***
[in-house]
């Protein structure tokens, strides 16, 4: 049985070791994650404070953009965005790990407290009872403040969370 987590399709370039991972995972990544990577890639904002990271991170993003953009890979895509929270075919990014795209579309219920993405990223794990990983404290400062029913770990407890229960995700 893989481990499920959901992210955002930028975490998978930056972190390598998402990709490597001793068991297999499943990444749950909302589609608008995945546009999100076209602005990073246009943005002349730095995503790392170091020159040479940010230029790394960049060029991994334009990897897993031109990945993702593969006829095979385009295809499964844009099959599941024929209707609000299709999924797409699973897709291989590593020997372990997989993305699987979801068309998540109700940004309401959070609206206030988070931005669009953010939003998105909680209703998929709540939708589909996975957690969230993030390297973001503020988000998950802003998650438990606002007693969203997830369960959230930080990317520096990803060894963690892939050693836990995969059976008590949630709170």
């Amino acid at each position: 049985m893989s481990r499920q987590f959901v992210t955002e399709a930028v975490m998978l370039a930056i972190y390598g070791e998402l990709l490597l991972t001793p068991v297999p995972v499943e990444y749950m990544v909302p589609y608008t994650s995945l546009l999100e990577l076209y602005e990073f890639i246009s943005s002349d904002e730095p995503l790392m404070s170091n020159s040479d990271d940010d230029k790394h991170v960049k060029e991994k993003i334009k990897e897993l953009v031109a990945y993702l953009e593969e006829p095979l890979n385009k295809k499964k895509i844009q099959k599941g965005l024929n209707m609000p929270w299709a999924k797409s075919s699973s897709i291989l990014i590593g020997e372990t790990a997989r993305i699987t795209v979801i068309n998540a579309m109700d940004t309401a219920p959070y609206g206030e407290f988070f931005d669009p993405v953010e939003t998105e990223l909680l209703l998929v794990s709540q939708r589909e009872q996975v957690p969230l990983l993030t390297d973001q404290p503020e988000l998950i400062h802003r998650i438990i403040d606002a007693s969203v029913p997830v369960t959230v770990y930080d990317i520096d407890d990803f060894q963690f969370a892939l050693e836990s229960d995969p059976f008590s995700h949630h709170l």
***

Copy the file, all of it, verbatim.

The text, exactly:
[in-house]
């Protein structure tokens, strides 16, 4: 049985070791994650404070953009965005790990407290009872403040969370 987590399709370039991972995972990544990577890639904002990271991170993003953009890979895509929270075919990014795209579309219920993405990223794990990983404290400062029913770990407890229960995700 893989481990499920959901992210955002930028975490998978930056972190390598998402990709490597001793068991297999499943990444749950909302589609608008995945546009999100076209602005990073246009943005002349730095995503790392170091020159040479940010230029790394960049060029991994334009990897897993031109990945993702593969006829095979385009295809499964844009099959599941024929209707609000299709999924797409699973897709291989590593020997372990997989993305699987979801068309998540109700940004309401959070609206206030988070931005669009953010939003998105909680209703998929709540939708589909996975957690969230993030390297973001503020988000998950802003998650438990606002007693969203997830369960959230930080990317520096990803060894963690892939050693836990995969059976008590949630709170």
């Amino acid at each position: 049985m893989s481990r499920q987590f959901v992210t955002e399709a930028v975490m998978l370039a930056i972190y390598g070791e998402l990709l490597l991972t001793p068991v297999p995972v499943e990444y749950m990544v909302p589609y608008t994650s995945l546009l999100e990577l076209y602005e990073f890639i246009s943005s002349d904002e730095p995503l790392m404070s170091n020159s040479d990271d940010d230029k790394h991170v960049k060029e991994k993003i334009k990897e897993l953009v031109a990945y993702l953009e593969e006829p095979l890979n385009k295809k499964k895509i844009q099959k599941g965005l024929n209707m609000p929270w299709a999924k797409s075919s699973s897709i291989l990014i590593g020997e372990t790990a997989r993305i699987t795209v979801i068309n998540a579309m109700d940004t309401a219920p959070y609206g206030e407290f988070f931005d669009p993405v953010e939003t998105e990223l909680l209703l998929v794990s709540q939708r589909e009872q996975v957690p969230l990983l993030t390297d973001q404290p503020e988000l998950i400062h802003r998650i438990i403040d606002a007693s969203v029913p997830v369960t959230v770990y930080d990317i520096d407890d990803f060894q963690f969370a892939l050693e836990s229960d995969p059976f008590s995700h949630h709170l």